We noted the toil and trouble in yesterday's commentary faced by Japanese finance minister, Hirohisa Fujii as he tried to balance his comments about the currency. He may yet find that it's his very own comments that are creating the level of volatility that he promised he'd address. The latest reported comment today indicates that he'd sanction intervention to come to the rescue of exporters disadvantaged by a stronger yen. At ¥90.10 the dollar is back on the rise today and has also added half a cent against the euro to stand at $1.4555. The dollar index is up 0.2% as the greenback finds new friends today.


There was a double-boost for the dollar thanks to comments from both Japanese and Russian officials. A Russian central banker indicated that his country would maintain an approximate 30% weighting to U.S. treasuries within its reservoir of international reserves. A soon-to-be Japanese political official also noted that there was no viable alternative to the dollar and seemed to indicate ongoing Japanese purchases of U.S. debt. On balance the dollar appears have more support today than 48 hours ago.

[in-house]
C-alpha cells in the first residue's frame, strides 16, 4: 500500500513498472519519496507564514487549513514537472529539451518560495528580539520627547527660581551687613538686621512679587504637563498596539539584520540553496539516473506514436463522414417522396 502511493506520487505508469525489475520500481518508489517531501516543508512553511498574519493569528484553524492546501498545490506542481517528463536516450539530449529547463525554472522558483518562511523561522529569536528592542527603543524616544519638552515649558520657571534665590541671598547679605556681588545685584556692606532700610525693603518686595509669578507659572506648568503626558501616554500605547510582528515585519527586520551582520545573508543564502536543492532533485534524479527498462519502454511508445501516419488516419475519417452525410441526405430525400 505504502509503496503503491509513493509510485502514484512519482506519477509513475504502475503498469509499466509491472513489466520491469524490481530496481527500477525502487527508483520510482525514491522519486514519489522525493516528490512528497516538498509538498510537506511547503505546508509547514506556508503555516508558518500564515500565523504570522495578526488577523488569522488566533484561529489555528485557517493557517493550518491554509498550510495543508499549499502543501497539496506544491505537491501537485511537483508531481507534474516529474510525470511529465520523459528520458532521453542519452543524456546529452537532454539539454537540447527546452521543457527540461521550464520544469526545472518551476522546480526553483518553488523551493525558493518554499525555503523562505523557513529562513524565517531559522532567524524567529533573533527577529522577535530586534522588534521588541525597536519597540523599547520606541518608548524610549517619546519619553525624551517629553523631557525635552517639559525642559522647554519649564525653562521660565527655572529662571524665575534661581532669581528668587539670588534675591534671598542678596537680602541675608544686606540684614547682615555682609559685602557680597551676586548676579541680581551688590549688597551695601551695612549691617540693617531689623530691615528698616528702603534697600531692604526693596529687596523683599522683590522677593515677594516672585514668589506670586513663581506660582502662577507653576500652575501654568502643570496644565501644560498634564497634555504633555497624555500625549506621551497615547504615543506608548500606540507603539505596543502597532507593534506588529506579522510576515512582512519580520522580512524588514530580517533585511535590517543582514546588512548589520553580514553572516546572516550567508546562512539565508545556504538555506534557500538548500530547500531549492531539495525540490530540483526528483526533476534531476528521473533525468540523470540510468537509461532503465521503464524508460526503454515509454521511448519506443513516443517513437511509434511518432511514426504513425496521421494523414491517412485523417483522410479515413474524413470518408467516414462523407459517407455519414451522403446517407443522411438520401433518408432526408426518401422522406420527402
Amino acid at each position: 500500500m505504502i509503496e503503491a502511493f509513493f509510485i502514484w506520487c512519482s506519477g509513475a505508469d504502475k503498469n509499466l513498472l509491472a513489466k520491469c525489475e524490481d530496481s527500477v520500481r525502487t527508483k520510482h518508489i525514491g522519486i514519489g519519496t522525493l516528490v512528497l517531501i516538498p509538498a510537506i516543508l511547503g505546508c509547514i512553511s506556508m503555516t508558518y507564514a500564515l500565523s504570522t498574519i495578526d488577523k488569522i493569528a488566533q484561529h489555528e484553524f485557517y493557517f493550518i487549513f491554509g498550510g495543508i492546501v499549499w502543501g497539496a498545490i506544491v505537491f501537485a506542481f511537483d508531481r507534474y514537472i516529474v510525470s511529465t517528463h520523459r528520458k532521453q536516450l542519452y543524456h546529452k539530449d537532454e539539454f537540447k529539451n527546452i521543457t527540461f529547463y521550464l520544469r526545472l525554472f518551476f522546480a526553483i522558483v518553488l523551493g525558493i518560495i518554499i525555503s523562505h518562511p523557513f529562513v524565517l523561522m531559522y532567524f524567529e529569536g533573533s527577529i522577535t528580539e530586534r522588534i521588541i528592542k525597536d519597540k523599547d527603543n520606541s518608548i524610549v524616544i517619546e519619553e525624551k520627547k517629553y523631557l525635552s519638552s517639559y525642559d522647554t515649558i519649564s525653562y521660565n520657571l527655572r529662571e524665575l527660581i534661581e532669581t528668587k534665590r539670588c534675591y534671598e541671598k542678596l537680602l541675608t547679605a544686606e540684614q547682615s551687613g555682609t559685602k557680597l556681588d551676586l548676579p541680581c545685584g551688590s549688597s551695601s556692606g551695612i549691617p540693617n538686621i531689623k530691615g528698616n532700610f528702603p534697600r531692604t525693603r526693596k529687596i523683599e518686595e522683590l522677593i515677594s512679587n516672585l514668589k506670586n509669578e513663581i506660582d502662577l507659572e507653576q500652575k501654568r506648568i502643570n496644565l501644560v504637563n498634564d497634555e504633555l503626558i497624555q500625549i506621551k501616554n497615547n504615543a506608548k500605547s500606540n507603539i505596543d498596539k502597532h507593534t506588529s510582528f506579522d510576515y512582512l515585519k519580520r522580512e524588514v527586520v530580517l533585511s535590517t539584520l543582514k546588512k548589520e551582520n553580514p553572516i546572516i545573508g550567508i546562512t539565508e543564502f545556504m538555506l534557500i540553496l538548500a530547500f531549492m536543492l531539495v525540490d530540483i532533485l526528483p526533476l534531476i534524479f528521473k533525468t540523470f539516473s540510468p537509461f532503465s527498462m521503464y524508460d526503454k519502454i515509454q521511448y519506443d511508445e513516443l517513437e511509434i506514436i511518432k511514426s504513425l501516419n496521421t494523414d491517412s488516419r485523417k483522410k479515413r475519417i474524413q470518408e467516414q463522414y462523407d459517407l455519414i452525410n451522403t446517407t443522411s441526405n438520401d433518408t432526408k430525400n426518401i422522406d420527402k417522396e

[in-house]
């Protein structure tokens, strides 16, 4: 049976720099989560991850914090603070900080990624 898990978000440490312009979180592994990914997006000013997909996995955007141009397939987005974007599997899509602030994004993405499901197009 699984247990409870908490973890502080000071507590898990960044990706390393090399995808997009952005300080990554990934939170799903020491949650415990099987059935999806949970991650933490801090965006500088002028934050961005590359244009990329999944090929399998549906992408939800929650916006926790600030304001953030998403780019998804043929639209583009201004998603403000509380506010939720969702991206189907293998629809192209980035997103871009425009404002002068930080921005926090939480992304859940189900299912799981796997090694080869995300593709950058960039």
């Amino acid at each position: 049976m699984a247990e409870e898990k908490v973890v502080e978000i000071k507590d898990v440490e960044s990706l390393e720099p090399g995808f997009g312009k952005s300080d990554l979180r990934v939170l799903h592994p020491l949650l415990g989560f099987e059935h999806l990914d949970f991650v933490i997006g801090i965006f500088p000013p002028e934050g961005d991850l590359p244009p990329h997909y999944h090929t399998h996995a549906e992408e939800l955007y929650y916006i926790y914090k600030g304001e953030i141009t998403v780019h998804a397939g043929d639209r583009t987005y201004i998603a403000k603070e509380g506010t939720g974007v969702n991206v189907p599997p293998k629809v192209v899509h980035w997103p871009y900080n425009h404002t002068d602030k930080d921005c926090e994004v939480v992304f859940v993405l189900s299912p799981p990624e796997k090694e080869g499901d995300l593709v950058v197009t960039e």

The British pound ended a three-day slide rebounding against both dollar to $1.5937 and the euro to 91.29 pence. Economists summoned by the Bank of England today apparently told Reuters news reporters that the Bank was frustrated with the reporting last week of Governor King's comments. He had described the pound's level as helpful in allowing the export sector to recover.

For two-days analysts and reporters took the comments to infer a policy preference of sterling weakness. Those economists also relayed the Bank's views on deposit rates applied to commercial bank holdings at the Bank of England. The message seems to be that the rate applied won't change for now at least. The pound recovered as the rationale for selling it short ran out of downside room.

The Australian dollar has given up an earlier trek towards a 13-month high against the dollar and today stands at 87 U.S. cents. Earlier it had risen to 87.62 cents. The appeal of the Aussie unit remains a base yield of 3% while the prospects of interest rate increase before year end are currently put at 60% according to futures markets. Yesterday RBA Governor, Glenn Stevens noted that interest rates will have to move off their current unusually low levels.

The Canadian dollar is also a little weaker this morning as the greenback runs higher. The Canadian dollar is suffering just a little fatigue from a general commodity price pullback as investors try to evaluate the overall and ongoing health of the U.S. economy.